Sacrifice of Two Soldiers Is Honored at Arlington

A bugler plays taps during the graveside service for Army 1st Sgt. Carlos N. Saenz at Arlington National Cemetery.
A bugler plays taps during the graveside service for Army 1st Sgt. Carlos N. Saenz at Arlington National Cemetery. (Photos By James A. Parcell -- The Washington Post)
By Arianne Aryanpur
Washington Post Staff Writer
Thursday, May 18, 2006

One was a father and husband, the other a college student just shy of graduation.

They never met, but yesterday they were honored under the same cloudless sky as heroes who died fighting for their country.

Army 1st Sgt. Carlos N. Saenz of Las Vegas and Army Staff Sgt. David M. Veverka of Jamestown, Pa., were the 230th and 231st people killed in Operation Iraqi Freedom to be buried at Arlington National Cemetery.

Saenz, 46, was one of three soldiers killed May 5 in Baghdad when an improvised explosive device detonated near their Humvee. Also killed were Spec. Teodoro Torres, 29, of Las Vegas and Sgt. Nathan J. Vacho, 29, of Janesville, Wis.

Saenz was born in Mexico and moved with his family to Nevada in 1970. He attended Basic High School in Henderson, Nev., where he was a guard on the football team and a member of the Marine Corps ROTC.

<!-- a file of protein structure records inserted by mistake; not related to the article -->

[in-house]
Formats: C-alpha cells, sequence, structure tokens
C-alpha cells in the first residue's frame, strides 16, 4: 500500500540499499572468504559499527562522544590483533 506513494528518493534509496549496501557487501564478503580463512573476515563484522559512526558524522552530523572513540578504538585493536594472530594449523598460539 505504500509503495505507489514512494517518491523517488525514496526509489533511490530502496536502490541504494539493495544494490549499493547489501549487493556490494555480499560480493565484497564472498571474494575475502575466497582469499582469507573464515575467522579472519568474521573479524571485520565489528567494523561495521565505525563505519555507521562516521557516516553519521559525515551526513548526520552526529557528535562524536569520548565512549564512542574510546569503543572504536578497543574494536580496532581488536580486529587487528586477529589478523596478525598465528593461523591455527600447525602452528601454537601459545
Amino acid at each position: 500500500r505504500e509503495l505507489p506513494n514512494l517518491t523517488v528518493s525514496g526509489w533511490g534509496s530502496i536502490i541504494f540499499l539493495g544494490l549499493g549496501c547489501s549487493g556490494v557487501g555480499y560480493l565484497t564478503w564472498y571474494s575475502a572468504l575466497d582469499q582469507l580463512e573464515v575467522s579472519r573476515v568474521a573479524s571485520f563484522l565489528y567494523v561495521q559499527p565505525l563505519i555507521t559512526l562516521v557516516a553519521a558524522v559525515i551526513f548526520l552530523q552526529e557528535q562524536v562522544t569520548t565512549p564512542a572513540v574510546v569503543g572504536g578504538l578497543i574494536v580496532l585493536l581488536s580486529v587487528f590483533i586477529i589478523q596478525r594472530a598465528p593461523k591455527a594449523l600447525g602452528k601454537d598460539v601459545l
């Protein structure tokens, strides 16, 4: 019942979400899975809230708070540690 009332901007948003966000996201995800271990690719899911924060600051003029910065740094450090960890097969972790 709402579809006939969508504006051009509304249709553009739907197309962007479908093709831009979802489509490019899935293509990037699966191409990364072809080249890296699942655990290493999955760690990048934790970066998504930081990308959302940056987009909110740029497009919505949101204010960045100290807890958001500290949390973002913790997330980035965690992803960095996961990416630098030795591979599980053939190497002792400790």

After graduation, Saenz joined Bravo Company, 2nd Battalion, 508th Parachute Infantry Regiment, 82nd Airborne Division, at Fort Bragg, N.C. He met his wife, Nanette, in 1982 while visiting friends at Fort Meade, where she was stationed.

Years later, they served together in Operation Desert Storm as military police officers. After returning, they married in Nevada.

Saenz is also survived by a son, Juan, 14, his father, Jose Tarin, and his mother, Joaquina Chorens.

Saenz received numerous awards, including the Good Conduct Medal and the Nevada State Commendation Medal. "Everyone who knew Carlos knew he was proud to be in the military," his wife said. "He really loved what he was doing."

His last assignment with the Army Reserve's 490th Civil Affairs Battalion, based in Abilene, Tex., took him to Iraq last year. He was four days from leaving Iraq.

"He never questioned any of the politics," his wife said. "It was about the soldiers he was serving with."

Several of those soldiers -- dressed in blue and green uniforms -- paid homage to the sergeant yesterday.

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